3 Healthcare Documents that You Should Understand

AdobeStock_230069977-300x236It’s so confusing! HIPAA, Health Care Directives, Powers of Attorney. How does one differ from the others?

A HIPAA Authorization, a Health Care Directive, and a Health Care Power of Attorney can easily be confused because all three have to do with your permission about your medical care and medical information.

Plus, both health care directives (aka living wills) and health care powers of attorney are known as “advance directives,” which only adds to the confusion.

But the three are very different. Read on to find out what these documents are and when you might need them.

HIPAA Authorization

A HIPAA Privacy Rule Authorization gives health care professionals and health insurance companies your explicit permission to release protected health information about you to designated parties.

Without this authorization, doctors and other health care providers cannot legally share your medical information in ways that violate the Privacy Rule of HIPAA. (Note that they do not need explicit authorization to share information about you with other medical professionals who are directly involved in your treatment or with family and friends.)

You may want to sign a HIPAA Authorization to give your health care providers the right to disclose your medical condition to a particular party. An example would be your adult child so he or she can discuss your health with a physician. Or an attorney if he or she needed your medical records in a personal injury case.

Health Care Directive

Known as a “living will” in Connecticut, this type of advance directive is a document that records your wishes about the care you’d like to receive if there comes a time you’re unable to communicate them yourself. For a living will to go into effect, your doctor must certify that you either have a terminal illness or are in a persistent vegetative state and cannot make decisions for yourself. To hear more about this, watch this video.

A living will typically covers things like the use of breathing tubes, dialysis, painkillers, food and fluids, and more.

You want to have a living will as part of your estate plan because you won’t know in advance when it will be needed.

Connecticut now has another form that goes into effect as soon as it is signed, regardless of your capacity to make decisions.  Click here to read about MOLST (Medical Orders for Life Sustaining Treatment), which outlines your choices about the use of life-sustaining treatments and ensure that health professionals across all aspects of your care honor your choices.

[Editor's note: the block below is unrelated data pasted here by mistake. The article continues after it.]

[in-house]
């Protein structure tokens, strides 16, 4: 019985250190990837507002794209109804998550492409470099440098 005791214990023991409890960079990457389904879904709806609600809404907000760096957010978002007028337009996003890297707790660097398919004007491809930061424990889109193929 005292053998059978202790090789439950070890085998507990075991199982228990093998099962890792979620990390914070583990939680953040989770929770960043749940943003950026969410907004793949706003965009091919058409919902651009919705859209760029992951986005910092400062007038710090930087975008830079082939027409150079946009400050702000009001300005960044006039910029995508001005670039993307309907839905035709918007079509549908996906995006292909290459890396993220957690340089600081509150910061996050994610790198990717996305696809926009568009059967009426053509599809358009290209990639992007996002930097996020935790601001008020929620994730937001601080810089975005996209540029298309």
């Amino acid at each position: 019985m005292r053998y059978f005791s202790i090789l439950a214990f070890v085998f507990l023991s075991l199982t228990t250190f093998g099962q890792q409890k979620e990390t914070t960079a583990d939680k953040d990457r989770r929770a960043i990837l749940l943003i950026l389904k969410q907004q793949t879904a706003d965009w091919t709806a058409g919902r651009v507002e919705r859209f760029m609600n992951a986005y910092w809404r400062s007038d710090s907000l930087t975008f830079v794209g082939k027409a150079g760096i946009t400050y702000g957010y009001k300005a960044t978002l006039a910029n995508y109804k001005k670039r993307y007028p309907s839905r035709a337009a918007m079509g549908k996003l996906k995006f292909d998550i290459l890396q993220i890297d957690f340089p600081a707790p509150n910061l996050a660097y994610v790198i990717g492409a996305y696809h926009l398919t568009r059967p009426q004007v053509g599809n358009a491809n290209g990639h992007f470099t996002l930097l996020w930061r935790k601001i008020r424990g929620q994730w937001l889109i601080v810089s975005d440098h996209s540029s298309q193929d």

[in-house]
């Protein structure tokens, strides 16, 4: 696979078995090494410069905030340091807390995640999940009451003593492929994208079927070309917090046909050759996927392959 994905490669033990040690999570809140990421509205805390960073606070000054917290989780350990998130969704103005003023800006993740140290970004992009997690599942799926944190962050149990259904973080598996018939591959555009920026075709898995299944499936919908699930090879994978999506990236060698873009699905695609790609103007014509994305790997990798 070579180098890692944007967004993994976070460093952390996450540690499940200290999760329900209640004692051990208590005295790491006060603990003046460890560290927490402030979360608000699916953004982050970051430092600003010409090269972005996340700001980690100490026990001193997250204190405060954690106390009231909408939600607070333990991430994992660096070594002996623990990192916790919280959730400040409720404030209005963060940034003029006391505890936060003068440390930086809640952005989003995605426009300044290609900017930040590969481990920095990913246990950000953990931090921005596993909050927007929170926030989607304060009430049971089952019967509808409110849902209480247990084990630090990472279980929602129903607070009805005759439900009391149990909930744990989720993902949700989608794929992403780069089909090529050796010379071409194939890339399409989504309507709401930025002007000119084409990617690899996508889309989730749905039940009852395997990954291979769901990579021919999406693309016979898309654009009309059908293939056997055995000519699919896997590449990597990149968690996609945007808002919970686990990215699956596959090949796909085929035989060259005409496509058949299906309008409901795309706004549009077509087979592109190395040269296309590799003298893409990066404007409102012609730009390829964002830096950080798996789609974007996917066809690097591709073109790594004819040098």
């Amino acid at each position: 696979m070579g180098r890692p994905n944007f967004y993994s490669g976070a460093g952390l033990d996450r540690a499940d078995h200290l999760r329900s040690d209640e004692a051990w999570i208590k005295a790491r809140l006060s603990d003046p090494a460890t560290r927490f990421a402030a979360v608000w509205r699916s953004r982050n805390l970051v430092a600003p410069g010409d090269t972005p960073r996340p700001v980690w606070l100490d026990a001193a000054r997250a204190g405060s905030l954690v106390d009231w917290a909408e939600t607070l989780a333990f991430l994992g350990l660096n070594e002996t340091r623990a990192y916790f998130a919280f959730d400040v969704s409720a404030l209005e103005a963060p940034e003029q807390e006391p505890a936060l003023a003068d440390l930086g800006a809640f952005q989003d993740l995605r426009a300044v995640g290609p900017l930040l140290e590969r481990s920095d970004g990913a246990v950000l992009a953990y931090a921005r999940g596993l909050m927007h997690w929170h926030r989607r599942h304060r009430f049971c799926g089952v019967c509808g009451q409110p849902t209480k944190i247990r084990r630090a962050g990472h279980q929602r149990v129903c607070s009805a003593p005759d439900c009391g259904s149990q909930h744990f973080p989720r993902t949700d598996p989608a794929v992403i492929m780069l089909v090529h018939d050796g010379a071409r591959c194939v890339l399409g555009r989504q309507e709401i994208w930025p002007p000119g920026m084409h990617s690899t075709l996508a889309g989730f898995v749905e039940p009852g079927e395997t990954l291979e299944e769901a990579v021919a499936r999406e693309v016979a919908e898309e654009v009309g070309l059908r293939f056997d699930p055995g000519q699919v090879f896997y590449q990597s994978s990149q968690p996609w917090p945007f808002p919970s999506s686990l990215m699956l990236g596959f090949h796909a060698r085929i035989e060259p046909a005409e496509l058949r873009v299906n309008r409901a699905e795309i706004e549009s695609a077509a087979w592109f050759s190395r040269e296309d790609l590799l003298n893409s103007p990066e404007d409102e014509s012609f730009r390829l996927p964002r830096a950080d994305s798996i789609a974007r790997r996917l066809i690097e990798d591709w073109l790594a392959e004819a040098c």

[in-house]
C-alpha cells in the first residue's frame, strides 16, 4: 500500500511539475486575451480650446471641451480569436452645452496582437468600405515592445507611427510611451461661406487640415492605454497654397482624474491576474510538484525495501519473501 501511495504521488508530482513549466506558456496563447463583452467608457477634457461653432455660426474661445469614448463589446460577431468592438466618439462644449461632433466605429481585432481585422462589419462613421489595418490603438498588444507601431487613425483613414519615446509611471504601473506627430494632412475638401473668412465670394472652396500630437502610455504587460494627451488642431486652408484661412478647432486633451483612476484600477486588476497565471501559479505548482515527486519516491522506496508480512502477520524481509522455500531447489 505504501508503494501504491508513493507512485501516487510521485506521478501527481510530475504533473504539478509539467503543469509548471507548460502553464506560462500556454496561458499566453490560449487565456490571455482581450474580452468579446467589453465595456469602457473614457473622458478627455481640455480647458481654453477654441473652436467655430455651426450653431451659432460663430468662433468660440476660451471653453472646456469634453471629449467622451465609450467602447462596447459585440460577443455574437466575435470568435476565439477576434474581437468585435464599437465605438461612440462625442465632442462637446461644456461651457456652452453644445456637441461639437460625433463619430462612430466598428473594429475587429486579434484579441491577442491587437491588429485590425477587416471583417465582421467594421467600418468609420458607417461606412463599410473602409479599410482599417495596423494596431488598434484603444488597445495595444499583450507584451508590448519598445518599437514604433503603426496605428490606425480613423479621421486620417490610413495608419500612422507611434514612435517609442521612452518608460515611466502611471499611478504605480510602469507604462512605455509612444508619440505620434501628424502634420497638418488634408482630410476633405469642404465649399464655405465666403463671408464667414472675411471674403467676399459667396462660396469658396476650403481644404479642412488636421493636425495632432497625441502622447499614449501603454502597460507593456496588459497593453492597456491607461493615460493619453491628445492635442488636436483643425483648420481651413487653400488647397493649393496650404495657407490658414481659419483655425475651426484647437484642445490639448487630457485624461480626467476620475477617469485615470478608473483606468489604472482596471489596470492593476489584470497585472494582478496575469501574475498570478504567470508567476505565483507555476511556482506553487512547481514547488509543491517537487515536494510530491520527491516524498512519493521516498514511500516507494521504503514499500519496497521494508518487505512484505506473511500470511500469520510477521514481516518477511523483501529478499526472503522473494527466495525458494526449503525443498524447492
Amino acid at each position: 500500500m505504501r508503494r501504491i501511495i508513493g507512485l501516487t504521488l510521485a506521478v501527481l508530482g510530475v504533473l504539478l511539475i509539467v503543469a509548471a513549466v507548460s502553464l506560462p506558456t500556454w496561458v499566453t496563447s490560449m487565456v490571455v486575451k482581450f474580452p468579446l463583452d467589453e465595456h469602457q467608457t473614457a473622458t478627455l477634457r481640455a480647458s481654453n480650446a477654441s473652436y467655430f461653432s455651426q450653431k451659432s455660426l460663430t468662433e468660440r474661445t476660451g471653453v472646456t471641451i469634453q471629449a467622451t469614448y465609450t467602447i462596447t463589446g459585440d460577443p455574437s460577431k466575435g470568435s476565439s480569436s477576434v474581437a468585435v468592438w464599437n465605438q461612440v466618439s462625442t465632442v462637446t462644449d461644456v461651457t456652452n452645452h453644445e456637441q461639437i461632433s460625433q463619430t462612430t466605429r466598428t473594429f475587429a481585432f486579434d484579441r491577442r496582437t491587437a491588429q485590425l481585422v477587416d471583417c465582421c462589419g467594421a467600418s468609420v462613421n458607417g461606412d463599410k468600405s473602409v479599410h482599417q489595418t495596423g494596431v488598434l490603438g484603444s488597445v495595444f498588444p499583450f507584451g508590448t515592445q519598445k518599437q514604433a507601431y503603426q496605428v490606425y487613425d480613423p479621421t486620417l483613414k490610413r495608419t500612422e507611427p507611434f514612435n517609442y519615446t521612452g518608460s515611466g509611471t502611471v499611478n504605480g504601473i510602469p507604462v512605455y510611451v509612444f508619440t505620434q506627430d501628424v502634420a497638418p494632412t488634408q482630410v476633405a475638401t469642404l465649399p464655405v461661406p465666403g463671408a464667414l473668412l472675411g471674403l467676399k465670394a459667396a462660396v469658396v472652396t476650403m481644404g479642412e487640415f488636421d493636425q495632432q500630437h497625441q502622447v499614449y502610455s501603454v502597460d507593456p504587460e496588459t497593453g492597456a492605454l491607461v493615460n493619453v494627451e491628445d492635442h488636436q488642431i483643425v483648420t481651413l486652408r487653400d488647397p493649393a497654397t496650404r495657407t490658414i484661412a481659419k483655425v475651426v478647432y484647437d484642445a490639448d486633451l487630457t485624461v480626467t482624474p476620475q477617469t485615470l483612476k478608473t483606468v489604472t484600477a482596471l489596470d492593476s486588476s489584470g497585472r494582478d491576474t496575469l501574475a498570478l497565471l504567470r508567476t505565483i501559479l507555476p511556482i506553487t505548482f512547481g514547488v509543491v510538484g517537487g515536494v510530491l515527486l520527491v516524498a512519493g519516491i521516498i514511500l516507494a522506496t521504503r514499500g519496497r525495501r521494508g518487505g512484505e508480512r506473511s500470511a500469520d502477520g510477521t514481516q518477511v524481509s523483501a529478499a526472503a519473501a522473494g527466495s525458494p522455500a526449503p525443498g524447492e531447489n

Health Care Power of Attorney

A different kind of advance directive from a living will, a health care power of attorney is an estate planning document that designates someone – typically a close family member – to be your health care representative.

He or she would have the power to make medical decisions for you if you weren’t able to make them for yourself. In Connecticut, this document is called “an appointment of a health care representative.”

You want to have a health care power of attorney as part of your estate plan. Like a living will, by the time it’s needed, it’s too late to draw one up.

If you don’t yet have a health care directive or a power of attorney, we cannot stress strongly enough that you need them – everyone needs them! They are simple documents that can be drafted up easily, and they will protect you and will make life easier for those who care about you.

Call us today if you’d like us to put these estate planning documents together for you.

Related Posts:

How to Take Care of Your Healthcare Choices with Advanced Directives

What is the Connecticut MOLST form?

What is a Health Care Directive?

Who Should I Choose as a Power of Attorney?

DNR and a Living Will: What’s the Difference?

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